Starting with a very basic standard suburban kitchen, but the bones are good:
kitchen beforeSo what’s in the works?
inspiration board

1. In the kitchen, we’ll have a great big table big enough for a big gathering, art projects, and anything that needs to be spread out.  While this one is a bit out of our price range, I found a great mid-century piece on craigslist that will give us plenty of space at a fraction of the cost.

2. These happy stools will go next to the counter-stable enough for the little ones and beautiful at the same time.

3. With a bit of fresh paint the whole area will come to life: I imagine this counter as the hub of family life-cooking prep, homework, and conversation.  But the light paint will need to go, as the boys feet will likely be making their marks on the low walls otherwise.  The perfect paint solution came via the always inspiring Anna at Door Sixteen: Benjamin Moore Deep Space.

I’m hoping to end up with something approximating the light and fresh spaces you see below, an airy space built for function and creativity!

desire chalkboard
via desire to inspire

emmas kitchen
via emmasdesignblogg

Making Space

Much can be said for the need for self care during the process of separation. My quiet place is mostly about visuals. I have little control over my present surroundings, and so I count the days (forty-seven to go!), and pin, and pine, and plan my new space: light, uncluttered, and full of love and laughter.

Here is some of my inspiration:


kitchen via an-magritt
sources: 1. 2.


Peace isn’t a word usually associated with two energetic young boys. Cooped up inside, during a northeastern February–literally bouncing off the walls is more like it. (As evidenced by one hole in the drywall, 2 broken doorknobs, and many other more minor casualties around the house…)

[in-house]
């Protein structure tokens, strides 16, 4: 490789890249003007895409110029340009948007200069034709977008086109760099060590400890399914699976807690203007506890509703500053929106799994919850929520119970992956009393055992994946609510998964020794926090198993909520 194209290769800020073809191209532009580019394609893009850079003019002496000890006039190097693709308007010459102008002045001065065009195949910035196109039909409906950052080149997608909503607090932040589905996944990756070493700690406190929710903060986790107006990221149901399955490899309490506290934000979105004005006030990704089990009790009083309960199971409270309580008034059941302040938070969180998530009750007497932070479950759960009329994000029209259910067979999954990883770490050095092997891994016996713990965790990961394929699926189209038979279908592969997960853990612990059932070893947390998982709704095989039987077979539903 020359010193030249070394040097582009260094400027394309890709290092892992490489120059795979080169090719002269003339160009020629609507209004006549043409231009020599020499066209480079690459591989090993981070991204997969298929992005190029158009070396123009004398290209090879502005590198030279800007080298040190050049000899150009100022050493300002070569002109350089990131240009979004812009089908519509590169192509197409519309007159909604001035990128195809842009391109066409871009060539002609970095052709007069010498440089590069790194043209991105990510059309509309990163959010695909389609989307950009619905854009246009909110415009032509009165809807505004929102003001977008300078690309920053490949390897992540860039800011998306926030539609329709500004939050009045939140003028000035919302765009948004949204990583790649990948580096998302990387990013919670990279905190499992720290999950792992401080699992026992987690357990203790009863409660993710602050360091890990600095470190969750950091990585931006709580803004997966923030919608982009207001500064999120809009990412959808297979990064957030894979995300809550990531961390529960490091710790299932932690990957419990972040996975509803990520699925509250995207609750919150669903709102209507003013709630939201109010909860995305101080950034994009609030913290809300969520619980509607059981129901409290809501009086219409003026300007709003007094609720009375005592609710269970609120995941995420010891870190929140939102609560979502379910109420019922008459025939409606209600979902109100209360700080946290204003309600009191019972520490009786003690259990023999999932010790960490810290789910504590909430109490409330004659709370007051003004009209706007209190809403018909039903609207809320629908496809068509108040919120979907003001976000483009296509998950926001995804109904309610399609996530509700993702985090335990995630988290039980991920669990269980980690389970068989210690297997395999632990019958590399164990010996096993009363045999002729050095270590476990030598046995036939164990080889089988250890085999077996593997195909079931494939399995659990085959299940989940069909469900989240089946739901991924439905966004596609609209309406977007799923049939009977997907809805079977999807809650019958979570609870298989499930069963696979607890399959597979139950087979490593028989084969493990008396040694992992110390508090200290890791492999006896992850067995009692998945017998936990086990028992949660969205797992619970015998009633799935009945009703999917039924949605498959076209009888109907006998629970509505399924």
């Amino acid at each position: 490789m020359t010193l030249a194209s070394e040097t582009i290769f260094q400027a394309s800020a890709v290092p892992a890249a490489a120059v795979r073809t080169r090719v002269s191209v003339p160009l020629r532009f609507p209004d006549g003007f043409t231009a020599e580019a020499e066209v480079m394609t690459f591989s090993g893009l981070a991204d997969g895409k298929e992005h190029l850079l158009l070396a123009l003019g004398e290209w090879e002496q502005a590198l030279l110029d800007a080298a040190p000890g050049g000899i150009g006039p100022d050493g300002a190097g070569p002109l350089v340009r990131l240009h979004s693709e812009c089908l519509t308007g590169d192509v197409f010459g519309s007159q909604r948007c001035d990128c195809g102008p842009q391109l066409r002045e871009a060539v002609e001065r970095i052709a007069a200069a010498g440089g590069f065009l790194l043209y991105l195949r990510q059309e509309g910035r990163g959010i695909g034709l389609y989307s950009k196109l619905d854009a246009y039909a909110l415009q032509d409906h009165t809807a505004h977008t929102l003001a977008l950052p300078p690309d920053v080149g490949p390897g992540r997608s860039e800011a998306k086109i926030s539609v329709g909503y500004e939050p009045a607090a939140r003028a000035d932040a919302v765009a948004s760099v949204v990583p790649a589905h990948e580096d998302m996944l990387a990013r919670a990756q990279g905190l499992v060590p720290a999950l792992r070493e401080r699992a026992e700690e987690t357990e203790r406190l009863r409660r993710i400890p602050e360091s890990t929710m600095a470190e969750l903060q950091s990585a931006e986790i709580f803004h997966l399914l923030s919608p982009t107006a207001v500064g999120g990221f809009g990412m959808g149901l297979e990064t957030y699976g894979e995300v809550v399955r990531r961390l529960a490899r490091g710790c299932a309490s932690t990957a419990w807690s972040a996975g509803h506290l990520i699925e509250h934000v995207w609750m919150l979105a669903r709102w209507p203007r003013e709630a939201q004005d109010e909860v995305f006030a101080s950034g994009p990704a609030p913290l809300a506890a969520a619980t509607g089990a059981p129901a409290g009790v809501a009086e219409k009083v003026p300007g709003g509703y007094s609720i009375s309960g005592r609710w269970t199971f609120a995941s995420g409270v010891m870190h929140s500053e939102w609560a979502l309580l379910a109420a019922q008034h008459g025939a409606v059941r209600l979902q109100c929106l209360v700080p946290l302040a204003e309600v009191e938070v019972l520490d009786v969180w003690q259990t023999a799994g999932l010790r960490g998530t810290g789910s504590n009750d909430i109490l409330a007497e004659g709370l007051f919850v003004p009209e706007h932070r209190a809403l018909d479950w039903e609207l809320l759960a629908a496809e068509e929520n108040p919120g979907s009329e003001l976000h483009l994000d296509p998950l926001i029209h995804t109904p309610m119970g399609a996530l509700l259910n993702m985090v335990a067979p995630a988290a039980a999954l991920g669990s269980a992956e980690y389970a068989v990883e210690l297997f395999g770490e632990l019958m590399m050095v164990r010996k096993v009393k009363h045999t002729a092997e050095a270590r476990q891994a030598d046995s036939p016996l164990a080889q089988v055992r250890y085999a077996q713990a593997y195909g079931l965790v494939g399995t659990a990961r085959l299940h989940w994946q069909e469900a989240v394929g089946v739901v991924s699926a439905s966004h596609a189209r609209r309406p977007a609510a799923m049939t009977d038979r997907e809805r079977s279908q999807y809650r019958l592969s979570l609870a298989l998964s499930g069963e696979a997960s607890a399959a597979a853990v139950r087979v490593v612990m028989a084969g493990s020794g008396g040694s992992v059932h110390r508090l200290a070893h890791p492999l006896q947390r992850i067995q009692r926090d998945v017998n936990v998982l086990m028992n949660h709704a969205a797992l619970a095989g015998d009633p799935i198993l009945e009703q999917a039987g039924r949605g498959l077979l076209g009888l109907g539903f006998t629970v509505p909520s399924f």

Even the 2 year old has taken to greeting me with a snarl, a growl, or a “let’s fight mama!”


Flash forward to today: family yoga class, the boys and me, on three blue mats, in a warm, wood floored room, with a few other (more well behaved) families. Erase from your mind idyllic visions of me and my boys quietly and harmoniously moving through a series of centering and calming poses. There was very little listening, there was a lot of rolling on the floor, and riding mama like a horsey, and throwing a big pile of yoga blocks in the center of the room and building a tower, and other forms of mayhem.

So at the end of class, when my 6 year old raised his hand to answer the question: “what is peace?” I wasn’t prepared to hear his answer, clear and strong, and full of hope: “peace is when there’s no war, and everybody gets along.” And just like that, everything stopped. And there it was, for a fleeting moment, with him in my lap, and his brother leaning against me. Peace. It’s in there.

Om Shanti